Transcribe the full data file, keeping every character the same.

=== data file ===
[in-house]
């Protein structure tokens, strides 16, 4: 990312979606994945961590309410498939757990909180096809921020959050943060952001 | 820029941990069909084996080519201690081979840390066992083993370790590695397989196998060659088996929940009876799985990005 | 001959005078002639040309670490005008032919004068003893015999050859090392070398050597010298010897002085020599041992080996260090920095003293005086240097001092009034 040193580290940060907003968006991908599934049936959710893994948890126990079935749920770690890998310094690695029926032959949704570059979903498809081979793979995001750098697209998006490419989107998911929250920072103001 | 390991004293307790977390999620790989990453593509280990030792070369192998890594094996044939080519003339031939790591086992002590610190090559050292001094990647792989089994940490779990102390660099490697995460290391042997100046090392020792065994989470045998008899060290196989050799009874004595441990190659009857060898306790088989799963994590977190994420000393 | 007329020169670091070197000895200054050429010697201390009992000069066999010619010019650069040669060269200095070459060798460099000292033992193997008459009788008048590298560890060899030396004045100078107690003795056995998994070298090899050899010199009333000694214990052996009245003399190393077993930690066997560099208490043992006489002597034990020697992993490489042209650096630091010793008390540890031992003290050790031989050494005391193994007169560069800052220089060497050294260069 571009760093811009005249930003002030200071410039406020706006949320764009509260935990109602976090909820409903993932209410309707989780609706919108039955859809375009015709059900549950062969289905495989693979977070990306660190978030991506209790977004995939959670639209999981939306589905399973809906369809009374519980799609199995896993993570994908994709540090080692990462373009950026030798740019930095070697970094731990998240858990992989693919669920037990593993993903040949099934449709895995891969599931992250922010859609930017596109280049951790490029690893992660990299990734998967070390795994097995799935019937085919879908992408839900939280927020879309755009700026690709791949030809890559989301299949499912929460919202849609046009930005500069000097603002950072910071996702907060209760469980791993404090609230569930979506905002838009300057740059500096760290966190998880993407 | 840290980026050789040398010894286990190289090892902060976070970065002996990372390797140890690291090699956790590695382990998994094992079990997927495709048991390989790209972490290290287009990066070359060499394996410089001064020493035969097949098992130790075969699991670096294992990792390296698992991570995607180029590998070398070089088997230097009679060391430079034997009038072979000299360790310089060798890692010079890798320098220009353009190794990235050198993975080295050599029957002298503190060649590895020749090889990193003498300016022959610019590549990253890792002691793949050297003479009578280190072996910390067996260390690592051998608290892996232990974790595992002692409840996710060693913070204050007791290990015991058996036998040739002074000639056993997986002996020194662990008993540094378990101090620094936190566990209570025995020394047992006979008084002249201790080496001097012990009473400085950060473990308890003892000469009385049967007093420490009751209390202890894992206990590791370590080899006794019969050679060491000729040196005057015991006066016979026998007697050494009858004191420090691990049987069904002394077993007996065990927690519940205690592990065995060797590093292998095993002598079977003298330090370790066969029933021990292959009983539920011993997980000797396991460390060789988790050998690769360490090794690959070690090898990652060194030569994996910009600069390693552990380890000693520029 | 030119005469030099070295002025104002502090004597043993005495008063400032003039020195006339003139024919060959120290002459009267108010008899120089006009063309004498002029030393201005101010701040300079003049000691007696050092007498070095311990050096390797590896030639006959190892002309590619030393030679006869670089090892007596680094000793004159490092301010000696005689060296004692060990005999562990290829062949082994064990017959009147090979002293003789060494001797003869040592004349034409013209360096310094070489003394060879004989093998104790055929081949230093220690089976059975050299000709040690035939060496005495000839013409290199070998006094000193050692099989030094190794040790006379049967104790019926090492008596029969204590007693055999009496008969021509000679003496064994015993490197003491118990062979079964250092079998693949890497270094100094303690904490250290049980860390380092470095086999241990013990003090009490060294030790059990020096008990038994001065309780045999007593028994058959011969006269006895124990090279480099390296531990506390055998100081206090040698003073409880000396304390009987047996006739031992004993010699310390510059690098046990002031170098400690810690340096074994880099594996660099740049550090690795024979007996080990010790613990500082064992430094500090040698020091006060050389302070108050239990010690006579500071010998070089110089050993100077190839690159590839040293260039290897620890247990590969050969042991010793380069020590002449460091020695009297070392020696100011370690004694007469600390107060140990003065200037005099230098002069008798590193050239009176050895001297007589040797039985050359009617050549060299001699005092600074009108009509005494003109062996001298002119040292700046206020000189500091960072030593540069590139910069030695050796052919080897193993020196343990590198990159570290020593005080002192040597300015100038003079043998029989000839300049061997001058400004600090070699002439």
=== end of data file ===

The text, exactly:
[in-house]
């Protein structure tokens, strides 16, 4: 990312979606994945961590309410498939757990909180096809921020959050943060952001 | 820029941990069909084996080519201690081979840390066992083993370790590695397989196998060659088996929940009876799985990005 | 001959005078002639040309670490005008032919004068003893015999050859090392070398050597010298010897002085020599041992080996260090920095003293005086240097001092009034 040193580290940060907003968006991908599934049936959710893994948890126990079935749920770690890998310094690695029926032959949704570059979903498809081979793979995001750098697209998006490419989107998911929250920072103001 | 390991004293307790977390999620790989990453593509280990030792070369192998890594094996044939080519003339031939790591086992002590610190090559050292001094990647792989089994940490779990102390660099490697995460290391042997100046090392020792065994989470045998008899060290196989050799009874004595441990190659009857060898306790088989799963994590977190994420000393 | 007329020169670091070197000895200054050429010697201390009992000069066999010619010019650069040669060269200095070459060798460099000292033992193997008459009788008048590298560890060899030396004045100078107690003795056995998994070298090899050899010199009333000694214990052996009245003399190393077993930690066997560099208490043992006489002597034990020697992993490489042209650096630091010793008390540890031992003290050790031989050494005391193994007169560069800052220089060497050294260069 571009760093811009005249930003002030200071410039406020706006949320764009509260935990109602976090909820409903993932209410309707989780609706919108039955859809375009015709059900549950062969289905495989693979977070990306660190978030991506209790977004995939959670639209999981939306589905399973809906369809009374519980799609199995896993993570994908994709540090080692990462373009950026030798740019930095070697970094731990998240858990992989693919669920037990593993993903040949099934449709895995891969599931992250922010859609930017596109280049951790490029690893992660990299990734998967070390795994097995799935019937085919879908992408839900939280927020879309755009700026690709791949030809890559989301299949499912929460919202849609046009930005500069000097603002950072910071996702907060209760469980791993404090609230569930979506905002838009300057740059500096760290966190998880993407 | 840290980026050789040398010894286990190289090892902060976070970065002996990372390797140890690291090699956790590695382990998994094992079990997927495709048991390989790209972490290290287009990066070359060499394996410089001064020493035969097949098992130790075969699991670096294992990792390296698992991570995607180029590998070398070089088997230097009679060391430079034997009038072979000299360790310089060798890692010079890798320098220009353009190794990235050198993975080295050599029957002298503190060649590895020749090889990193003498300016022959610019590549990253890792002691793949050297003479009578280190072996910390067996260390690592051998608290892996232990974790595992002692409840996710060693913070204050007791290990015991058996036998040739002074000639056993997986002996020194662990008993540094378990101090620094936190566990209570025995020394047992006979008084002249201790080496001097012990009473400085950060473990308890003892000469009385049967007093420490009751209390202890894992206990590791370590080899006794019969050679060491000729040196005057015991006066016979026998007697050494009858004191420090691990049987069904002394077993007996065990927690519940205690592990065995060797590093292998095993002598079977003298330090370790066969029933021990292959009983539920011993997980000797396991460390060789988790050998690769360490090794690959070690090898990652060194030569994996910009600069390693552990380890000693520029 | 030119005469030099070295002025104002502090004597043993005495008063400032003039020195006339003139024919060959120290002459009267108010008899120089006009063309004498002029030393201005101010701040300079003049000691007696050092007498070095311990050096390797590896030639006959190892002309590619030393030679006869670089090892007596680094000793004159490092301010000696005689060296004692060990005999562990290829062949082994064990017959009147090979002293003789060494001797003869040592004349034409013209360096310094070489003394060879004989093998104790055929081949230093220690089976059975050299000709040690035939060496005495000839013409290199070998006094000193050692099989030094190794040790006379049967104790019926090492008596029969204590007693055999009496008969021509000679003496064994015993490197003491118990062979079964250092079998693949890497270094100094303690904490250290049980860390380092470095086999241990013990003090009490060294030790059990020096008990038994001065309780045999007593028994058959011969006269006895124990090279480099390296531990506390055998100081206090040698003073409880000396304390009987047996006739031992004993010699310390510059690098046990002031170098400690810690340096074994880099594996660099740049550090690795024979007996080990010790613990500082064992430094500090040698020091006060050389302070108050239990010690006579500071010998070089110089050993100077190839690159590839040293260039290897620890247990590969050969042991010793380069020590002449460091020695009297070392020696100011370690004694007469600390107060140990003065200037005099230098002069008798590193050239009176050895001297007589040797039985050359009617050549060299001699005092600074009108009509005494003109062996001298002119040292700046206020000189500091960072030593540069590139910069030695050796052919080897193993020196343990590198990159570290020593005080002192040597300015100038003079043998029989000839300049061997001058400004600090070699002439």